On March 25, the U.S. Environmental Protection Agency (EPA) and U.S. Army Corps of Engineers jointly released a proposed rule clarifying protections for streams and wetlands under the Clean Water Act. Also known as the Waters of the United States rulemaking, the proposed definitions of waters will apply to all Clean Water Act programs.
According to EPA, the rule is not designed to protect any new water types not historically covered under the Clean Water Act, and it is consistent with the Supreme Court’s more narrow reading of Clean Water Act jurisdiction. “We are clarifying protection for the upstream waters that are absolutely vital to downstream communities,” said EPA Administrator Gina McCarthy.
The proposed rule is based on a draft scientific assessment by EPA, which has been peer-reviewed by a Scientific Advisory Board. The final report has yet to be released. However, the rule intends to clarify that under the Clean Water Act:
- Most seasonal and rain dependent streams are protected;
- Wetlands near rivers and streams are protected;
- Other types of waters that may have more uncertain connections with downstream water and protection will be evaluated on a case-by-case basis depending on whether the connection is significant (“significant nexus” connection).
Previously released guidance and now the formal rulemaking are released after two Supreme Court rulings created confusion on the topic, especially in determining the definition of a “significant nexus.” See past articles on the Waters of the U.S.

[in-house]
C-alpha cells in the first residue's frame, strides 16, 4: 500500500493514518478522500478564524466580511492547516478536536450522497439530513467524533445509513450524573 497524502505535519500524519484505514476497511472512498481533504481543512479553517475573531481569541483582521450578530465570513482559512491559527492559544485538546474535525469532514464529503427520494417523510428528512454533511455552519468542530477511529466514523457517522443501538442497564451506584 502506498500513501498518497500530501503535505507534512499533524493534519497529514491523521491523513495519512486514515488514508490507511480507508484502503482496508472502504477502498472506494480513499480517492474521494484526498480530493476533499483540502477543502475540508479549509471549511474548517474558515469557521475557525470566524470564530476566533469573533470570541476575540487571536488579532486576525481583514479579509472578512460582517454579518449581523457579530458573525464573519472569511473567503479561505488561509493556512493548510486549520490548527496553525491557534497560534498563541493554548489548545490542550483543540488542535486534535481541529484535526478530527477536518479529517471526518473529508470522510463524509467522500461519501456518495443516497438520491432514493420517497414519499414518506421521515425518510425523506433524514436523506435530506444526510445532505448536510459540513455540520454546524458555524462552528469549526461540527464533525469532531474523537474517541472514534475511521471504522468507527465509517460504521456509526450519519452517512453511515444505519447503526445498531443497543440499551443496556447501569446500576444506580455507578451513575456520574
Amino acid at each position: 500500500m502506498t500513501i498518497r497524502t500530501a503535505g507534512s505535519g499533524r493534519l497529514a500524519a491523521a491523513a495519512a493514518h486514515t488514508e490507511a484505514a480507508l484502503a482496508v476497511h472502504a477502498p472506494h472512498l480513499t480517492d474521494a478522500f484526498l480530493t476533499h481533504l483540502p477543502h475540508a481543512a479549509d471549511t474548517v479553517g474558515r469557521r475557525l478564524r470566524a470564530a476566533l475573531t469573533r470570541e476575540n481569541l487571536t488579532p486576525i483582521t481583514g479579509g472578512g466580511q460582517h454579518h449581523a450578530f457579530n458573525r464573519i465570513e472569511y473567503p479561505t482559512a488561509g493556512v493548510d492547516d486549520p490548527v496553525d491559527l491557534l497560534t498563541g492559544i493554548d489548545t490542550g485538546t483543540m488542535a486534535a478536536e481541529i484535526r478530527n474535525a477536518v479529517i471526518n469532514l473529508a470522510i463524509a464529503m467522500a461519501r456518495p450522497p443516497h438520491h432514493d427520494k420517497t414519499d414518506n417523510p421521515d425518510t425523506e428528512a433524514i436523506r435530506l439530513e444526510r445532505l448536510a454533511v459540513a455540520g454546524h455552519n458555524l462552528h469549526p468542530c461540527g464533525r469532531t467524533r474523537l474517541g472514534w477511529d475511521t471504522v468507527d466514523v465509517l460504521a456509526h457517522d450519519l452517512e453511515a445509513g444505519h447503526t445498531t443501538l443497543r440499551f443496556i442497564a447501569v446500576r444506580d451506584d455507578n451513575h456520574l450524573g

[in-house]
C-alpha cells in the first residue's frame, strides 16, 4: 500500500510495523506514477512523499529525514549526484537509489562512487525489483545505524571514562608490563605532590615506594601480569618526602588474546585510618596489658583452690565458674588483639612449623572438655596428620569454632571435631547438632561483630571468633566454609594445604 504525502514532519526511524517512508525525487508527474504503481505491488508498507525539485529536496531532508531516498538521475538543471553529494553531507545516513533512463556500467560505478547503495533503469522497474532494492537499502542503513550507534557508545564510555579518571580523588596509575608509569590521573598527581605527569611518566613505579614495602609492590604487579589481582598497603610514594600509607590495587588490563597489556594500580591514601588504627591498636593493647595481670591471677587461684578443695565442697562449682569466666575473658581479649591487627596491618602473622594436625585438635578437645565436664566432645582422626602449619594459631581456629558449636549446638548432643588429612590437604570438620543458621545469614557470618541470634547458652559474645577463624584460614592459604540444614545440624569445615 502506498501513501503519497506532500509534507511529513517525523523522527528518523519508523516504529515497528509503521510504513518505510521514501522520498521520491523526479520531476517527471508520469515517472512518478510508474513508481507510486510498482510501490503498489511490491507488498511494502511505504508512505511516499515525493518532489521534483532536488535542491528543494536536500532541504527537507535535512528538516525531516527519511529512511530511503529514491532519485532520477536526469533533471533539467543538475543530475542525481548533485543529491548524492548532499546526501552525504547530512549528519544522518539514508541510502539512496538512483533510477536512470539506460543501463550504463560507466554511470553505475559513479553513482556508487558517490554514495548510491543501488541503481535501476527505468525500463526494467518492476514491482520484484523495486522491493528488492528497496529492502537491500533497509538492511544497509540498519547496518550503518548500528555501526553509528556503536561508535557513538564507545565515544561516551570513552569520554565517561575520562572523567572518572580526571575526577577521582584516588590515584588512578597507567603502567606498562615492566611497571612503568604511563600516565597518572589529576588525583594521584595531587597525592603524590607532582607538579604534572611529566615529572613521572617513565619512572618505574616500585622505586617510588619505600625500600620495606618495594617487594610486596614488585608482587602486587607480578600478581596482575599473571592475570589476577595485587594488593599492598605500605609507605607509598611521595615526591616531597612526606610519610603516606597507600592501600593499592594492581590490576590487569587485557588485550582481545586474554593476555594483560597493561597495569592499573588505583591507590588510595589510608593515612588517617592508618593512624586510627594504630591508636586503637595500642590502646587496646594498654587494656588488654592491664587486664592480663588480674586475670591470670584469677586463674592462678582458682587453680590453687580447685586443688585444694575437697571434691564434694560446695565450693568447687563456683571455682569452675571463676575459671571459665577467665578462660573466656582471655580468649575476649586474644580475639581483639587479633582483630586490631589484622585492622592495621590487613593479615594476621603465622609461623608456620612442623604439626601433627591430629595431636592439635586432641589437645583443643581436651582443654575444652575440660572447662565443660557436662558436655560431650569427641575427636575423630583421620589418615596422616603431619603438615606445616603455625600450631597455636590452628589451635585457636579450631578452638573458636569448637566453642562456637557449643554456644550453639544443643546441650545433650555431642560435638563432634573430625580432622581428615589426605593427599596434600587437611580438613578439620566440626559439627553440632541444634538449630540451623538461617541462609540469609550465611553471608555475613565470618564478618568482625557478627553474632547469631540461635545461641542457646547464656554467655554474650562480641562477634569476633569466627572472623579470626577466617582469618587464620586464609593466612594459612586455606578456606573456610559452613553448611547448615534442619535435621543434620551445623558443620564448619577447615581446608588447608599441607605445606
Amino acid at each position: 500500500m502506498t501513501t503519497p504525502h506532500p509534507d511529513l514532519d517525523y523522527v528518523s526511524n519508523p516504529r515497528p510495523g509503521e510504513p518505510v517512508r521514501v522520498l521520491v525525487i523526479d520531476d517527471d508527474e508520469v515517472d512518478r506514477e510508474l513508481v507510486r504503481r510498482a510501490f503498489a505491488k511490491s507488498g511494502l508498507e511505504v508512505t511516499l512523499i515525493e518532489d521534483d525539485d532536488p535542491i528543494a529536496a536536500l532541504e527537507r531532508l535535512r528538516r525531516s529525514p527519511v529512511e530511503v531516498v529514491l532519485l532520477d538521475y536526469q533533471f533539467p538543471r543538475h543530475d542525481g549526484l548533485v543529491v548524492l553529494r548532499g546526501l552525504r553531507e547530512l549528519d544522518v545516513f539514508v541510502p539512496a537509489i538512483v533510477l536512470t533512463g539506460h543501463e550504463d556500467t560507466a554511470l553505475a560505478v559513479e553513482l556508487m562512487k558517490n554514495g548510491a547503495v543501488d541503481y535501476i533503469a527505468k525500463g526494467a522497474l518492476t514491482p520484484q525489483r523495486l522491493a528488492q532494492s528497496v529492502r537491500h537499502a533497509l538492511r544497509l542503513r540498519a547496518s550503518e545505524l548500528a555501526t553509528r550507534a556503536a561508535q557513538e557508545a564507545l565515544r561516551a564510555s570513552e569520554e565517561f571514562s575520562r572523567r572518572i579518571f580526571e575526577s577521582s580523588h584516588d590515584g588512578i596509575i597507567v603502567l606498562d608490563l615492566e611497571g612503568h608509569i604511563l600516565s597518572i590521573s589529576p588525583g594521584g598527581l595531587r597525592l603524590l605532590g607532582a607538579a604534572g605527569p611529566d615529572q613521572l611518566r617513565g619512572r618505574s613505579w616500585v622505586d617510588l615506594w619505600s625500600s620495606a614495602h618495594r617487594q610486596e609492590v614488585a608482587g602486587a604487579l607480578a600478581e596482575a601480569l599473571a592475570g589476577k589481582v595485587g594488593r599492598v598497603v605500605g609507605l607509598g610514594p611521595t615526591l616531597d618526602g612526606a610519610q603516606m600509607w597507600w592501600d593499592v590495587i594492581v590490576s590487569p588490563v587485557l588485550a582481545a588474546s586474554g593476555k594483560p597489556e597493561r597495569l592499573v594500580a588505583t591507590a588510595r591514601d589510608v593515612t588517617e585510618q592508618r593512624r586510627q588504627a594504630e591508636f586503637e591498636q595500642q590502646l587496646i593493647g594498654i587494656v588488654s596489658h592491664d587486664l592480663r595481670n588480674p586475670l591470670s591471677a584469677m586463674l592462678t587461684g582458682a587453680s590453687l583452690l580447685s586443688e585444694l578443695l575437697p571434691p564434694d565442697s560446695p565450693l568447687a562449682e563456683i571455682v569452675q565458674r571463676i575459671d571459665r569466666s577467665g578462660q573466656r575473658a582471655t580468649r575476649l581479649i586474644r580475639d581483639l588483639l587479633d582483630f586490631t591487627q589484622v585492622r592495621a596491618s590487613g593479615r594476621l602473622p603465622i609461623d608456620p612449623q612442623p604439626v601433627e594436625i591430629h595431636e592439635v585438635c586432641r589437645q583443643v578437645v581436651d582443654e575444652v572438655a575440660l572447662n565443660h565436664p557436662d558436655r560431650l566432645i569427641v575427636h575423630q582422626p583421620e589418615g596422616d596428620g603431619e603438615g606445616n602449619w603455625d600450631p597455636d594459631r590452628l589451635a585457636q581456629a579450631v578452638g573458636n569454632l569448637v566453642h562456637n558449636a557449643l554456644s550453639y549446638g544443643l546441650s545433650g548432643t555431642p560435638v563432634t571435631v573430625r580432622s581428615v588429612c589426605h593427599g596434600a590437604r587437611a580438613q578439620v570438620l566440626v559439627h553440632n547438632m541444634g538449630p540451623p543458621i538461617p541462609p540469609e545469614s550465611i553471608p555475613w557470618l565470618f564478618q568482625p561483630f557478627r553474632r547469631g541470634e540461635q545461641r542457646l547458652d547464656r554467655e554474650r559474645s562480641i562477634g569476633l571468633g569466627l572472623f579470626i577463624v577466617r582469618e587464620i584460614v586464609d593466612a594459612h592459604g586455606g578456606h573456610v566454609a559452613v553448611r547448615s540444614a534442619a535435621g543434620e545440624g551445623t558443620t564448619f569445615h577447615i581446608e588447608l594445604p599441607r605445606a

According to EPA, the proposed rule preserves the Clean Water Act exemptions and exclusions for agriculture. Additionally, EPA and the Army Corps have coordinated with the U.S. Department of Agriculture to develop an interpretive rule designed to ensure that 53 specific conservation practices protecting or improving water quality will not be subject to Section 404 dredged or fill permitting requirements. Finally, the proposed rule will be open for public comment for 90 days from publication in the Federal Register. The interpretive rule for agricultural activities is effective immediately. In a previous comment letter on this topic, the Water Environment Federation expressed support for the continued exemption for stormwater and drainage infrastructure. Read more.